I'm talking about the different problems related to the experience of watching lecture videos.

  • Certain problems such as video resolution or audio quality are technological.

  • Other problems are related to the content of the videos, such as incorrect information being taught, or long periods of action without speaking (ie writing on the board).

How can I describe the latter problem? I'm leaning towards contentual, from this question with the following definition:



Relating to content (as apposed to context)

The answer to that question says 'contentual' is in the OED, but I haven't been able to find it.

Can I use 'contentual'? If not, what adjective should I use?

  • 1
    It's not clear to me how contextual does not relate to the content. And while contentual might exist as a word in some places, it would be so uncommon as to look strange to most people who read it. It might be understood, but it would likely be perceived as a mistake or a sign of poor English. (Unless first used in italics, scare quotes, or some other style that indicates you know you're using a thought-to-be-made-up word.) – Jason Bassford Supports Monica May 15 '19 at 23:26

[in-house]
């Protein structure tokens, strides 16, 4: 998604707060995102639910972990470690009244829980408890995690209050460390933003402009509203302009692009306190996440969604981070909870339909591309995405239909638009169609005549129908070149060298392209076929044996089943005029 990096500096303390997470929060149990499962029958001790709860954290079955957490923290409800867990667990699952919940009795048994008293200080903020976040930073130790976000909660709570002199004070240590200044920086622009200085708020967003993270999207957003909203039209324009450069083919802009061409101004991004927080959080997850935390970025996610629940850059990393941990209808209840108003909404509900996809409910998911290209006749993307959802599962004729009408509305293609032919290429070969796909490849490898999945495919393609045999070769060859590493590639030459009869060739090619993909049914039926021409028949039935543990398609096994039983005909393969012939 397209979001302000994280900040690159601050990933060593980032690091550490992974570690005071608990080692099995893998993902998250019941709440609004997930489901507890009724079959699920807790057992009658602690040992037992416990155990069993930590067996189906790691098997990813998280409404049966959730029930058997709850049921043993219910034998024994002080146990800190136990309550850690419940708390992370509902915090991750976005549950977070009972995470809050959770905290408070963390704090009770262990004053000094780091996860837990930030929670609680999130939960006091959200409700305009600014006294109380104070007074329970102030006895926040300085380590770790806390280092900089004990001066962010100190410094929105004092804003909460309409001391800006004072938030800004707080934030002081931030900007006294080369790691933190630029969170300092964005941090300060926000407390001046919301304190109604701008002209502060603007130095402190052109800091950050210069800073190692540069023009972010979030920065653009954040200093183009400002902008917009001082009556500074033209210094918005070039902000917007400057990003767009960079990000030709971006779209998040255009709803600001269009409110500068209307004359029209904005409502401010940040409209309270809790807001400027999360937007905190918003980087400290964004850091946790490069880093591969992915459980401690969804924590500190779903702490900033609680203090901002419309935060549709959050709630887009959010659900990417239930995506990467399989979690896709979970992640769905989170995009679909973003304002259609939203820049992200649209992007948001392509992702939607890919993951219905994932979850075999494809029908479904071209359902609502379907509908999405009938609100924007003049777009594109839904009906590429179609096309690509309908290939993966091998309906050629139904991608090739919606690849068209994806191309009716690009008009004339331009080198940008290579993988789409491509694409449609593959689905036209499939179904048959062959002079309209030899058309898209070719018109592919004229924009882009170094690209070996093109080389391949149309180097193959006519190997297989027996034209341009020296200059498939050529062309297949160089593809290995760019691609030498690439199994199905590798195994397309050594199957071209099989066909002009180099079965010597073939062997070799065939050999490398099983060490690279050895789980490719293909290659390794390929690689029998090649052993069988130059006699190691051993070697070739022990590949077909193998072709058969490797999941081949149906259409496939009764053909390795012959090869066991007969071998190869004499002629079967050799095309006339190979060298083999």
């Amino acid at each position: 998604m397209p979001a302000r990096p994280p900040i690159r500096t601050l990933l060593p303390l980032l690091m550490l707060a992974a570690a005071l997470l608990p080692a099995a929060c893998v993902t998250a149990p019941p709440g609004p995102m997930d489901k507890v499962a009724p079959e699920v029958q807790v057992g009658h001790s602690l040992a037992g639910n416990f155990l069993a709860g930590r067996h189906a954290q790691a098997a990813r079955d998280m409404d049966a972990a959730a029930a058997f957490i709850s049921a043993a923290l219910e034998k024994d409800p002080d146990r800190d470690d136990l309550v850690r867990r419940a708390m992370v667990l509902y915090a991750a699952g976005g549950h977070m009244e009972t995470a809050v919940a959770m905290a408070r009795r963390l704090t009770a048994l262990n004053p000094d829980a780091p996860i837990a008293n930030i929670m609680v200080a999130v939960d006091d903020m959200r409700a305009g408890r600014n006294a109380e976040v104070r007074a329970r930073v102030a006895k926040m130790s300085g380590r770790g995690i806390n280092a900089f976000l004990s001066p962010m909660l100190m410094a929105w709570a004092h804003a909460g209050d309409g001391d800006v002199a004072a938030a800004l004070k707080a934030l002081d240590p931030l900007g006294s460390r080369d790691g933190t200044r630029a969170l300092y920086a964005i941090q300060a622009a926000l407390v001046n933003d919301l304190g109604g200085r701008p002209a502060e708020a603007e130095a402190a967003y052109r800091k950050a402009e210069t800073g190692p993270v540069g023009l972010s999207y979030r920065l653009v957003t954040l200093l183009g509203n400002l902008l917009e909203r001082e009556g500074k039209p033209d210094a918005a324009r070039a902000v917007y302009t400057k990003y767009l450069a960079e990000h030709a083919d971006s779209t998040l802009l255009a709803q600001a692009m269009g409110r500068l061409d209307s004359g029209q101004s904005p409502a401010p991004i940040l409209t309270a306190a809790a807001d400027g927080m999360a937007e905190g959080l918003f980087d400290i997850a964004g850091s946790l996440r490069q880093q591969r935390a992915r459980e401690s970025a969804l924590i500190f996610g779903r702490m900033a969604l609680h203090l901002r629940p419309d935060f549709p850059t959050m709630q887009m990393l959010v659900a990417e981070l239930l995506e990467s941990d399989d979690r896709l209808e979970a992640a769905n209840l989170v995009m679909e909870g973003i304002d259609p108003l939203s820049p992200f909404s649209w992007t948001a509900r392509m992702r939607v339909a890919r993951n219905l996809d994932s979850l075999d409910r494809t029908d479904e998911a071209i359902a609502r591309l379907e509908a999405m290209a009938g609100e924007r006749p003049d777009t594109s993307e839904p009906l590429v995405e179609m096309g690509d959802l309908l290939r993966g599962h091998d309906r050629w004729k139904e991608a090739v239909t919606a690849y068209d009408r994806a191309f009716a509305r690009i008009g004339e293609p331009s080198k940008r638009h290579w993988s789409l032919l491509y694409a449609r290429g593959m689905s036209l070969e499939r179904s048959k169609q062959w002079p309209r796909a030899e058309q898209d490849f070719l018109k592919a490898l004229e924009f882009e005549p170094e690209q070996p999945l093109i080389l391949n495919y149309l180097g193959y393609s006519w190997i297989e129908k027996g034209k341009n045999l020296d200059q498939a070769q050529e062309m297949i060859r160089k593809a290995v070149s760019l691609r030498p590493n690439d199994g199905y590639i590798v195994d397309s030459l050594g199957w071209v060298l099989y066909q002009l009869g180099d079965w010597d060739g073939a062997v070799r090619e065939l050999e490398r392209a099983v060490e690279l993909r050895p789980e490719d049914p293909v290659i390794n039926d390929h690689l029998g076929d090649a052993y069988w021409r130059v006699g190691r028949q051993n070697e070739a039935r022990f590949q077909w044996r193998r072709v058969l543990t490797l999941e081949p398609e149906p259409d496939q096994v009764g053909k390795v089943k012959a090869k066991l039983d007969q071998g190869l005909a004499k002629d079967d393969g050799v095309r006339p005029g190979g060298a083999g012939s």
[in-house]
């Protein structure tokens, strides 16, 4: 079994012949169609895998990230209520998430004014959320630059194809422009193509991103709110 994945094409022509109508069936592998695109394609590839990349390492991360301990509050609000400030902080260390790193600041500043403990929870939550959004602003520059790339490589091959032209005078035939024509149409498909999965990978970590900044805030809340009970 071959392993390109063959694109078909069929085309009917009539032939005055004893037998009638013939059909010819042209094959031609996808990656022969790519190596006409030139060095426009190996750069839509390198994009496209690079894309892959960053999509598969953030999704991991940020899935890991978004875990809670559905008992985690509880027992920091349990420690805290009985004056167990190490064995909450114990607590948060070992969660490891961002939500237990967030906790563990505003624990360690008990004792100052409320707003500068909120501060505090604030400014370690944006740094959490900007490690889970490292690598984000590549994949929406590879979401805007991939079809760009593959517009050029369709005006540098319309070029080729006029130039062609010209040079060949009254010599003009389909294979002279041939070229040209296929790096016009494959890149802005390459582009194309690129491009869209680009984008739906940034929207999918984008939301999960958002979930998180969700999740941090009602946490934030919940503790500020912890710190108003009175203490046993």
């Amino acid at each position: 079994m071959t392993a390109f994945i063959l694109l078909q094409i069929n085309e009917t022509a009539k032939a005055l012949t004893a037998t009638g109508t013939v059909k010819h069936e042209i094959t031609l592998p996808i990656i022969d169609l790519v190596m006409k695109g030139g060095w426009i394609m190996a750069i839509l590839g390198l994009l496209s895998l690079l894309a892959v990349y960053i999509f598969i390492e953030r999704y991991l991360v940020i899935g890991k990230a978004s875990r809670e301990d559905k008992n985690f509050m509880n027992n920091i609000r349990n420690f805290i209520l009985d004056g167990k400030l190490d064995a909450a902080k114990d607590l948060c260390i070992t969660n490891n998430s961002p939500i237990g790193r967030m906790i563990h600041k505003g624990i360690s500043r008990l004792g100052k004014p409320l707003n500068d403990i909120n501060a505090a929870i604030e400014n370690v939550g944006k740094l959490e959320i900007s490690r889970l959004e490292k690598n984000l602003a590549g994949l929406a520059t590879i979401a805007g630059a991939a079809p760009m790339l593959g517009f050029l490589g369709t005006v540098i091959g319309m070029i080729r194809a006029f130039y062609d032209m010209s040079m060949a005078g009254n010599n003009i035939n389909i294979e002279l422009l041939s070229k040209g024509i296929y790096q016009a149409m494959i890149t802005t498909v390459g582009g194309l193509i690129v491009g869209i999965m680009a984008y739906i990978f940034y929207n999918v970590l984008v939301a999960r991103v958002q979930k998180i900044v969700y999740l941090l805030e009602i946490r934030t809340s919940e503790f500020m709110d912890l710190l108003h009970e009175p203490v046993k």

• 1
    Your two examples are of factual errors and stylistic shortcomings. In my opinion these are so different from each other as to warrant the consideration of three aspects of video lectures. Factual errors are the most serious as they result in the transmission of what is not true, technical and presentational shortcomings merely make the transmission of the information less effective. – BoldBen Jun 15 '19 at 6:09

You might be able to say


but I'm not sure, because you didn't show us how you'd like to use the word in a sentence.

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